Brock Turner – When Should a Defendant Choose Not to Appeal a Conviction?

Brock Turner could easily have been sent to prison for years following his conviction for sexually assaulting an unconscious woman on the campus of Stanford University. Instead, a judge sentenced him to six months, and he served only half that time.

Turner could have served his remaining probation and registered as a sex offender, but he is instead appealing his conviction and asking for a new trial.

There are times when you should file an appeal or post-conviction relief action (PCR), but then there are times when you should probably quit while you are ahead…

A Light Sentence According to Public Opinion

Turner was convicted of three rape charges based on his actions at a fraternity party in 2015. Witnesses testified that they saw Turner lying on top of an unconscious, half-dressed woman. The convictions included assault with intent to rape an intoxicated woman and sexually penetrating an unconscious person with a foreign object.

When Santa Clara County Superior Court Judge Aaron Persky handed down the light sentence, the Commission on Judicial Performance was overwhelmed with complaints. Though the commission cleared Persky of misconduct, the backlash was severe, and it’s hard to imagine another judge doing something similar.

That’s why it seems unfathomable that Turner is asking for a new trial. If the California Sixth District Court of Appeal grants Turner’s request for a new trial, he will almost certainly be convicted again.

“His conviction will be upheld,” said Santa Clara County District Attorney Jeff Rosen. “Nothing can ever roll back Emily Does’ legacy of raising the world’s awareness about sexual assault.”

On appeal, Turner is arguing that he did not receive a fair trial because the prosecutor told jurors the assault happened behind a trash bin, and Turner argues that it happened near the bin. Saying it happened behind the bin was prejudicial and makes it look like Turner was trying to hide his actions, he says.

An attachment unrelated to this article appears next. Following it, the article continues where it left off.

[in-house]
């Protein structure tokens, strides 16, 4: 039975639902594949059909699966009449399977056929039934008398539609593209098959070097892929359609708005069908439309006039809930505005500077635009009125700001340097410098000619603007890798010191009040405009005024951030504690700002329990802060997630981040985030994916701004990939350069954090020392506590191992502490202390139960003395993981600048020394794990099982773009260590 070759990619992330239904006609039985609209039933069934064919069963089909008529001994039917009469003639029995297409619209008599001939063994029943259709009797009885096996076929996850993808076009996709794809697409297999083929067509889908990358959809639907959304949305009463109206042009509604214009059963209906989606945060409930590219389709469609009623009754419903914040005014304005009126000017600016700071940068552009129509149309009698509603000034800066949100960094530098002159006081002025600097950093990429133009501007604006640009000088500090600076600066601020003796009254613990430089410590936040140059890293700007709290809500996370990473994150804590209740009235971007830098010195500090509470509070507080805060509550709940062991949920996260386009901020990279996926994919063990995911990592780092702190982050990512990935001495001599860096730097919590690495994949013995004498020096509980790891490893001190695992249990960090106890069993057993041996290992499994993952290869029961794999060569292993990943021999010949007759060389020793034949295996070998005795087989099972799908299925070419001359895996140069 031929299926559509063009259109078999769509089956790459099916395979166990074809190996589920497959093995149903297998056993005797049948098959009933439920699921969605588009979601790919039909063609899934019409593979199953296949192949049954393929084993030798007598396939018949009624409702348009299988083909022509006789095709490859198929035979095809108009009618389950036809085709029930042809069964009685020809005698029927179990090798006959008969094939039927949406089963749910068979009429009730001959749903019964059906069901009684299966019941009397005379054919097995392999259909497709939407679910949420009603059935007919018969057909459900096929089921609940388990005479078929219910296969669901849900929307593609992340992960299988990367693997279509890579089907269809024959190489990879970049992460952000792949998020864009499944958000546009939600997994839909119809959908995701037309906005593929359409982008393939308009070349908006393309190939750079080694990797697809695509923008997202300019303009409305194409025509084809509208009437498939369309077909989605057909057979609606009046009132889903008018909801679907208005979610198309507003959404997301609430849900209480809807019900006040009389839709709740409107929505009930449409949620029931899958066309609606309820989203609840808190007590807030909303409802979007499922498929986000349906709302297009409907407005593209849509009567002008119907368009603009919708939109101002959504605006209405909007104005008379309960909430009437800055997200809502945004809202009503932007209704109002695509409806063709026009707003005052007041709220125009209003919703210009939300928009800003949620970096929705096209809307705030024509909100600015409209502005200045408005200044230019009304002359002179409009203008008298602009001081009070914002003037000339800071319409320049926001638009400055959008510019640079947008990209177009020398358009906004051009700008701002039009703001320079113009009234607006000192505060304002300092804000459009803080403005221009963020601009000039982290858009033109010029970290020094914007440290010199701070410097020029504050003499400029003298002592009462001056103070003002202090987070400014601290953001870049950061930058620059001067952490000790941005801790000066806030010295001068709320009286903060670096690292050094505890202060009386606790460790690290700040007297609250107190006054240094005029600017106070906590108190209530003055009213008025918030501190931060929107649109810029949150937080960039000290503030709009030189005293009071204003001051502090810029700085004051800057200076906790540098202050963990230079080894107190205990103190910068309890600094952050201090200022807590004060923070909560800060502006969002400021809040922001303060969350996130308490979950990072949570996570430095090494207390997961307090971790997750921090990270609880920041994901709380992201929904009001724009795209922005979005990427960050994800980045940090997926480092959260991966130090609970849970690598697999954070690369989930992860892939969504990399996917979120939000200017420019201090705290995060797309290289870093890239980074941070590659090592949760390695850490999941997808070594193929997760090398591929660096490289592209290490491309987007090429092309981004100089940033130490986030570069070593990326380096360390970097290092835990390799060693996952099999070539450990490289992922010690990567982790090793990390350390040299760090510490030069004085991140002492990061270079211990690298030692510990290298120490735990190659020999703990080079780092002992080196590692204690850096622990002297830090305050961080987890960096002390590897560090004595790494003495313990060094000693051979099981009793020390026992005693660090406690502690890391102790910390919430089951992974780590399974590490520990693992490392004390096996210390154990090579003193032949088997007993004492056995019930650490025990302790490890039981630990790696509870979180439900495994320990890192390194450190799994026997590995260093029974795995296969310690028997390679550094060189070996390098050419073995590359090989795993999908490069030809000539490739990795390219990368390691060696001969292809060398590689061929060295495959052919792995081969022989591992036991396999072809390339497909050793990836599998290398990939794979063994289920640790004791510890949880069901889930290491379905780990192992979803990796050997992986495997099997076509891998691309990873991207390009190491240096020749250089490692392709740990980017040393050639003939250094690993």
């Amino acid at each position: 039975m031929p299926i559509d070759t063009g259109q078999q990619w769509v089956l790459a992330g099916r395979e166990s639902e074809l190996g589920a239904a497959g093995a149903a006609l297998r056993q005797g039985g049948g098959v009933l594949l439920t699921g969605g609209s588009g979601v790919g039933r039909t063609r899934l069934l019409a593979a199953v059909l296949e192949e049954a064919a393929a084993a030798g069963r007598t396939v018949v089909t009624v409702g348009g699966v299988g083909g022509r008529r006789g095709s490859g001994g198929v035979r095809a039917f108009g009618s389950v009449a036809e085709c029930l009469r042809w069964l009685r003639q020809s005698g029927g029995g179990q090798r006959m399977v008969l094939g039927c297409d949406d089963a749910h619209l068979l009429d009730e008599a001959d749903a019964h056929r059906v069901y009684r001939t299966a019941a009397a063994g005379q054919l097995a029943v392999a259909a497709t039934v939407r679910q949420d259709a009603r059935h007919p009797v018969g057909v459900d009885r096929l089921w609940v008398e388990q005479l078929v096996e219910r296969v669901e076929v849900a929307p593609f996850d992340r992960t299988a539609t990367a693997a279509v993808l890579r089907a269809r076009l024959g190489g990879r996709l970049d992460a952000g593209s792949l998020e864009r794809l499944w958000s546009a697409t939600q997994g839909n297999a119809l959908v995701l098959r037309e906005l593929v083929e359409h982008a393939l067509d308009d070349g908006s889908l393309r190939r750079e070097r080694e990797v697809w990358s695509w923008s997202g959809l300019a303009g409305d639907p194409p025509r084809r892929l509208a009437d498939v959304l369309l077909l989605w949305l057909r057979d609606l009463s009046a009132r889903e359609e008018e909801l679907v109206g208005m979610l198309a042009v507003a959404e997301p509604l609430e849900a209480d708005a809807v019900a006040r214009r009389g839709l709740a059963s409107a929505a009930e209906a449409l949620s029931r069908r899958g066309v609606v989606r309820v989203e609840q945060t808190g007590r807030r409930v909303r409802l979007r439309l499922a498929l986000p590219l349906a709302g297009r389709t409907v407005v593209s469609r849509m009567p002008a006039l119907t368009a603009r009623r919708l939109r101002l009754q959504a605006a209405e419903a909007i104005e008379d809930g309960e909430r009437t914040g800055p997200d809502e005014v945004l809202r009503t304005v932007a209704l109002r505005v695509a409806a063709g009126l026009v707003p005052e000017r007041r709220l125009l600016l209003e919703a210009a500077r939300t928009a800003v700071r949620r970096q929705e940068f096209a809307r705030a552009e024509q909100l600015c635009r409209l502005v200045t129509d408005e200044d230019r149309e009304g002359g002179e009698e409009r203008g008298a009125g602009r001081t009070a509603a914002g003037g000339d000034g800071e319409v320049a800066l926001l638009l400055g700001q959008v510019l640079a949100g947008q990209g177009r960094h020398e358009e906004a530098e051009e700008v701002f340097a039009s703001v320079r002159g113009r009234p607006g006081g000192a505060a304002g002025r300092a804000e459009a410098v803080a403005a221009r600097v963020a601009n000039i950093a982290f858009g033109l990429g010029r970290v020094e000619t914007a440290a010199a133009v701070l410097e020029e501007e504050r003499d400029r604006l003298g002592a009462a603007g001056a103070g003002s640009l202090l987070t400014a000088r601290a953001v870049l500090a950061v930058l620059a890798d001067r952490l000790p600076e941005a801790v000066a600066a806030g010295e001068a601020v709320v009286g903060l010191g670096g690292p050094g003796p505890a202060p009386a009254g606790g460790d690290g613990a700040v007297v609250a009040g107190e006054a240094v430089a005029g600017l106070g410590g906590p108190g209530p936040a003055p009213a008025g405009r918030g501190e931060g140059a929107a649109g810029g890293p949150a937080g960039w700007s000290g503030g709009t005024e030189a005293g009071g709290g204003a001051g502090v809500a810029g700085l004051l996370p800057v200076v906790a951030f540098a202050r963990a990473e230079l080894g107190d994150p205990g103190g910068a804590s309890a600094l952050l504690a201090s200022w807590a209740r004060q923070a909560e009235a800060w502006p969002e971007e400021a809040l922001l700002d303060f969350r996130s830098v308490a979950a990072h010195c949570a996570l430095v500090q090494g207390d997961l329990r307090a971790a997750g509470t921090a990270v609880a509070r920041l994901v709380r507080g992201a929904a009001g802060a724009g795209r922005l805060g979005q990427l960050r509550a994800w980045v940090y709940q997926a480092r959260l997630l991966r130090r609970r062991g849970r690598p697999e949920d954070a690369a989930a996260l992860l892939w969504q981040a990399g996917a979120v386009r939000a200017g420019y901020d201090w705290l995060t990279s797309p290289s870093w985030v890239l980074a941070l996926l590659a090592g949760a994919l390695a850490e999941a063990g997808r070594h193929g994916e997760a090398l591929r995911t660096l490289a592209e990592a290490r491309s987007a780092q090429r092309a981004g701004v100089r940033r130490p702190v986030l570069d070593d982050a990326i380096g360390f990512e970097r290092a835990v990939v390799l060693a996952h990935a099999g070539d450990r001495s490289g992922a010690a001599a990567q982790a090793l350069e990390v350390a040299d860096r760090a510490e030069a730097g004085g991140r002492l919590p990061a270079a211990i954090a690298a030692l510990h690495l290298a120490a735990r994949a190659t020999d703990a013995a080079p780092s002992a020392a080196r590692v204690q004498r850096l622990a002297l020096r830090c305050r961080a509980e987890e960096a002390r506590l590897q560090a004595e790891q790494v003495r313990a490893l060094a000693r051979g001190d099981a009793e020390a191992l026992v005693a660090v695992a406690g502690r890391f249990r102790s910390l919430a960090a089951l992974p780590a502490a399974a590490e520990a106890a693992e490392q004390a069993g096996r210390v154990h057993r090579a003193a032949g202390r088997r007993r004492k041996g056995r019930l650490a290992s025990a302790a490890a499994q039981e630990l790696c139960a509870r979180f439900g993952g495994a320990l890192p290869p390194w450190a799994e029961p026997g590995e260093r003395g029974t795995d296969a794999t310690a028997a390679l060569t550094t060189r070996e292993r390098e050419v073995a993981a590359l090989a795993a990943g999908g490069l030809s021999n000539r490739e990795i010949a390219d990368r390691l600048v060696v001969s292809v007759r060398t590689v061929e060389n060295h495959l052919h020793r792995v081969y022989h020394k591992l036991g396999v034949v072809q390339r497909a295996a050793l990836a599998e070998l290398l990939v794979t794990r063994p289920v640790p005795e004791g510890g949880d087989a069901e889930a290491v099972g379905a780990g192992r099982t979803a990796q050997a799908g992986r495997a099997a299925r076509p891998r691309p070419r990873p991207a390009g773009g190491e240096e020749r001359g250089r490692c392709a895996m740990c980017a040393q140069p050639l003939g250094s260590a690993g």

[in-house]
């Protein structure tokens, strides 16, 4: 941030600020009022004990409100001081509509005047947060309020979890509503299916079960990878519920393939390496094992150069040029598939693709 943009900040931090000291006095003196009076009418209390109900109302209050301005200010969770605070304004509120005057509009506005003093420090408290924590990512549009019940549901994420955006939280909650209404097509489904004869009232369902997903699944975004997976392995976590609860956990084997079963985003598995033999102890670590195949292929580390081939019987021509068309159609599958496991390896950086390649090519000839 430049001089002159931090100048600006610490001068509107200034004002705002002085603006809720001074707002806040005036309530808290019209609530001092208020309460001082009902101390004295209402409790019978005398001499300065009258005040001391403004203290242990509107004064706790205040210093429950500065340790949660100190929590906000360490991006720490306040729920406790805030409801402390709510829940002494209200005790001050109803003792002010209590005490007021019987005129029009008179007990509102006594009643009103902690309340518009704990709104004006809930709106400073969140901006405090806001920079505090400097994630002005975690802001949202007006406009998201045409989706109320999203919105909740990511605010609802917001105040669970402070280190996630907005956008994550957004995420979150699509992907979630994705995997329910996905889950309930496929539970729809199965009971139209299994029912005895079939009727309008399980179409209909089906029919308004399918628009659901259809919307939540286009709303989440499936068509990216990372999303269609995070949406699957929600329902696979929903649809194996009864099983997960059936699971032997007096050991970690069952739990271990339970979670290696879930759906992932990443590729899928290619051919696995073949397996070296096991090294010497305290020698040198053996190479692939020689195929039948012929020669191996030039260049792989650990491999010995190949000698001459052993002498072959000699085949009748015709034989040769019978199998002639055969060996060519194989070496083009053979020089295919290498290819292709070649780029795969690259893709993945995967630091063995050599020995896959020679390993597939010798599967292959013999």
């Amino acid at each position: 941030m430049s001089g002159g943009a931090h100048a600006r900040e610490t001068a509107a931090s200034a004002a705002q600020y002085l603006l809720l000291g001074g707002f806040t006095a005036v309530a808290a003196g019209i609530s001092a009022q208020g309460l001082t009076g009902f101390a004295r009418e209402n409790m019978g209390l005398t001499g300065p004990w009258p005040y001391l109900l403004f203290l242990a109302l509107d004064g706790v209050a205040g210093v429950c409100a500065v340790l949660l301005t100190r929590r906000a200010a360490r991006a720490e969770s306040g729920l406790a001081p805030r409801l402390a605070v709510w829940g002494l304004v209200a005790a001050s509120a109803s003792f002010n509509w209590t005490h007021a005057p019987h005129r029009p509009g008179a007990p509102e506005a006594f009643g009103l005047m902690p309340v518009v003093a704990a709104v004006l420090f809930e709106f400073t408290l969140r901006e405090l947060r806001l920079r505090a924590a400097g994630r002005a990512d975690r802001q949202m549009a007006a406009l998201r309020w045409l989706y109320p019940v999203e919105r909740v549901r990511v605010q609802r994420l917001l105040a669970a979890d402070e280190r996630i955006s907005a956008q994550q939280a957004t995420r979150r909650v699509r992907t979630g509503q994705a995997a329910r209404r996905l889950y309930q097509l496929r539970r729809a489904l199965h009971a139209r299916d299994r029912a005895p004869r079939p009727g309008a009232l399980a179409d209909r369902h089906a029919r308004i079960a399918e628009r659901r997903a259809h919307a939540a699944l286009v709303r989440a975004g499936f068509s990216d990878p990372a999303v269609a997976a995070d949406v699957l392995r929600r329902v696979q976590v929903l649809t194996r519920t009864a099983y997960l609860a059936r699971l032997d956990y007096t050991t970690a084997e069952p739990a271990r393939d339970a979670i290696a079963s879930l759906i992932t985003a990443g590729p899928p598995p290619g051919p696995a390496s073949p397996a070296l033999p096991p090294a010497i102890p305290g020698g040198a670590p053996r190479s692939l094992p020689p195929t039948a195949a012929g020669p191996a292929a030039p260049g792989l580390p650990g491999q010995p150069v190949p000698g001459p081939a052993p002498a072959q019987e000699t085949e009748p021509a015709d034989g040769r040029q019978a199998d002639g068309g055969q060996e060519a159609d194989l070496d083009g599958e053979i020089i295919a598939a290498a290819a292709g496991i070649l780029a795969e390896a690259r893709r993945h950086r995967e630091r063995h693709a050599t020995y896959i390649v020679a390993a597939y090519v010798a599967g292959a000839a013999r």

Other errors Turner is arguing on appeal include the Court’s failure to allow the jurors to consider lesser included offenses and the Court’s failure to exclude testimony by character witnesses.

Criminal Appeals and Post-Conviction Relief in South Carolina

Filing an appeal or a post-conviction relief action makes sense when there is a chance of a different – and better – outcome for the defendant.

In Brock Turner’s case, it is hard to imagine that a new jury will reach a different conclusion, and, after all the outrage directed at Judge Persky for the light sentence, it’s hard to imagine a different judge showing similar mercy. On the other hand, to Brock Turner, it may be worth the risks and the possibility of prison time to continue his fight to stay off the sex offender registry. That’s a choice that ultimately has to be made by the client, not the attorney.

The Thompson Defense Firm handles criminal appeals in SC and post-conviction relief cases in SC. One of the first decisions that our client must make is whether or not to go forward with their case. Before filing an appeal or PCR, you have to ask:

  • If I win and the conviction is reversed, can I win the trial? In most cases, when you win an appeal or PCR in SC, your case is not dismissed – what you have won is a new trial, starting from square one.
  • If I win the appeal and lose the second trial, will the sentence be harsher than it was the first time?
  • Do I have anything to lose? For example, if you’ve been convicted of burglary first degree and sentenced to life in prison, the worst has already happened and you have nothing left to lose…

We only accept criminal defense cases in the Columbia, Lexington, Conway, and Myrtle Beach SC areas, which includes SC criminal appeals and post-conviction relief actions (PCR).  Call at 843-444-6122 or fill out our online contact form if you have questions or to set up a free initial consultation.



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